Razer Fiona: A Gaming PC Trapped In The Body Of A Tablet

Razer Fiona: A Gaming PC Trapped In The Body Of A Tablet

While it may look like your average Android tablet affixed with a pair of button-festooned handlebars, beneath the shimmering screen of Razer’s Project Fiona lurks the beating heart of a high-powered gaming PC. Are we looking at the future of portable gaming?

Project Fiona’s debut today a proof-of-concept design at this year’s Consumer Electronics Show in Las Vegas is part of Razer’s calculated strategy to stand out from the annual parade of recolored smart phones and Android tablets. Last year they drew the attention of gamers with the Razer Switchblade, essential a handheld gaming PC. While elements of the Switchblade later appeared in the design for the company’s $US2800 Razer Blade gaming laptop, the Switchblade itself never surfaced as an actual product.

In a pre-CES 2012 interview last week Razer CEO and creative director Min-Liang Tan told me that while the Project Fiona pictured here is merely a proof-of-concept, the company plans on shipping an actual product by the end of the year, and the product they plan on shipping is far more than a tablet PC with handlebars.


“I love my iPad,” Min-Liang Tan told me as he began explaining Project Fiona to me late last week. “It’s great for Words with Friends or Plants Vs. Zombies, but it’s pretty much only good for casual gaming. You get a high score, you blast it out to your friends and say ‘Hey, can you beat my Bejeweled score?’ That’s tablet gaming.”

PC gaming, Tan explained, is quite different. It’s evolved a great deal since the days he and his brother would sit side-by-side at a computer keyboard playing Top Gun. “It’s very networked; very visceral; very real-time.”

Therein lies the impetus behind Project Fiona. “We want to bring that sort of virtual social engagement back to a face-to-face experience. We want to get three or four guys sitting on a couch playing head-to-head against each other,” Tan said.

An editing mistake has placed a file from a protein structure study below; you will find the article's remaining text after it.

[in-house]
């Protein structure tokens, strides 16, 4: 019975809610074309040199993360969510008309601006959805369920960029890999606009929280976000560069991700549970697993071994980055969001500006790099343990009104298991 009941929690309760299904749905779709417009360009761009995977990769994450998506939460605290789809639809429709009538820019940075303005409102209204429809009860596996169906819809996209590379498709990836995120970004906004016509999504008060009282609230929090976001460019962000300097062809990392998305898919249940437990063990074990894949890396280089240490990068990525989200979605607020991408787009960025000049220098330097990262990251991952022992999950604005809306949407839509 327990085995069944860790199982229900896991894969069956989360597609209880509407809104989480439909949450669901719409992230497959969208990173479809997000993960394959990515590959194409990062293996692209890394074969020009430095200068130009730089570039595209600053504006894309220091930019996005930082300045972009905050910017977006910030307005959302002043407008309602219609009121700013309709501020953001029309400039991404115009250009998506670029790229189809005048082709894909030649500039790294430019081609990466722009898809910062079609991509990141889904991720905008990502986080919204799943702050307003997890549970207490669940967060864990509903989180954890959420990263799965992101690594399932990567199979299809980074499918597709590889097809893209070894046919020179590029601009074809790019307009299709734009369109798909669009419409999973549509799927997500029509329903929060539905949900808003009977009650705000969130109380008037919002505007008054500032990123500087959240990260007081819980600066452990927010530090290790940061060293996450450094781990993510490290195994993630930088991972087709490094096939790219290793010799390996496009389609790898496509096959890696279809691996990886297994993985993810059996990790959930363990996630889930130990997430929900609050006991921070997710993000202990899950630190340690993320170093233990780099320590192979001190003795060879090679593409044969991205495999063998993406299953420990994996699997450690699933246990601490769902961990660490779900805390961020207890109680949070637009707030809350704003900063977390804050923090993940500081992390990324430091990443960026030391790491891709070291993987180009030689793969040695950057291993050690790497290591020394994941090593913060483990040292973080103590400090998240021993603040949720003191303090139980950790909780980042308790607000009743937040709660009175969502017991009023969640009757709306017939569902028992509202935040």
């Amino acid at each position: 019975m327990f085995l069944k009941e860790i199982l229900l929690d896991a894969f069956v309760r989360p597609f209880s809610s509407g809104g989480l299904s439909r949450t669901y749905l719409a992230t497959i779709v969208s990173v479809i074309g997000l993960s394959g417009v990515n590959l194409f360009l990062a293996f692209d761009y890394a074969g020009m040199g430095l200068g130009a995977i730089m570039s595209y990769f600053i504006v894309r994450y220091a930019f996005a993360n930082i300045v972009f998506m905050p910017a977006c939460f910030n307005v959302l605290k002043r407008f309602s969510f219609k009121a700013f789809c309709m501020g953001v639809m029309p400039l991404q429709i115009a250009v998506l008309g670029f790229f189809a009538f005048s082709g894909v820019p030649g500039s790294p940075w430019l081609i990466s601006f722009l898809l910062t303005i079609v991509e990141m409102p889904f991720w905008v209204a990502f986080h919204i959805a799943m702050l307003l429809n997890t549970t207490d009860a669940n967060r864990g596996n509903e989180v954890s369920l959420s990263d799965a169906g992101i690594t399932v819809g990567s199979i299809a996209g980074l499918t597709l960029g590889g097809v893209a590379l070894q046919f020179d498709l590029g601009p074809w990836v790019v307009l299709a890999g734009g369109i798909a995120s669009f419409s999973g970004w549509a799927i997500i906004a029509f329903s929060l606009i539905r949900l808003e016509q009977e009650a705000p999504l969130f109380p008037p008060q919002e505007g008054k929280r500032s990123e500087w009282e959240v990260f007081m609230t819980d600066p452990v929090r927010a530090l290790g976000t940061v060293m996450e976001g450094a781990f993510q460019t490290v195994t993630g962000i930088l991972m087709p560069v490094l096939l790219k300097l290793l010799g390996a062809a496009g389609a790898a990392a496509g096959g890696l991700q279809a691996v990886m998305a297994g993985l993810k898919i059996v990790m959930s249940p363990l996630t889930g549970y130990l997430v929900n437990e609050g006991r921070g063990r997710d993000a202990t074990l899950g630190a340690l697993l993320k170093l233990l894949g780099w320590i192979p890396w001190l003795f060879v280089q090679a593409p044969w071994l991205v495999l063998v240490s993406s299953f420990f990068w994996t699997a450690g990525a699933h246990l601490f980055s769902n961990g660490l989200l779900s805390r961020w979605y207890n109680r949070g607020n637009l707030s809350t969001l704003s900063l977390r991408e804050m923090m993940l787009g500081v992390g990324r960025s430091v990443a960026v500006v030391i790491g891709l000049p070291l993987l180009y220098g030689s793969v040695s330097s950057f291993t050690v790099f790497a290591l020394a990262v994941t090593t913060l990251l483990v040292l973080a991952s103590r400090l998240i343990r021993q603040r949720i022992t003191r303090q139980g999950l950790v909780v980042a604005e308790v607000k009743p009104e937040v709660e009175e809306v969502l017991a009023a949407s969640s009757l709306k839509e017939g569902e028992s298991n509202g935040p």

It’s a noble goal, but why not simply utilise a standard tablet PC? Why create a special dedicated gaming machine?

“PC gaming is impossible on a tablet.”

“PC gaming is impossible on a tablet,” said Tan. “We looked and that, focused on that and now Project Fiona is the only tablet in the world designed specifically for PC gaming.”


What sets Project Fiona apart from other tablet computers?

For one, the system is powered by the latest generation of Intel’s Core i7 processors, making it quite the powerful little machine. More importantly it helps ensure that any PC-native game will work with Project Fiona right out of the box without any tweaking, or as Tan put it, “It’s got the largest library of gaming content in the world.”

It’s a bold statement, but there’s a certain truth to it. Project Fiona is indeed a full-fledged PC, and while the full final specs are yet to be determined, the Intel processor is a good start. When the final project ships at the end of this year it will be running a full version of the tablet-friendly Windows 8. Players will be able to load up their Steam library, download their favourite games, and go to town.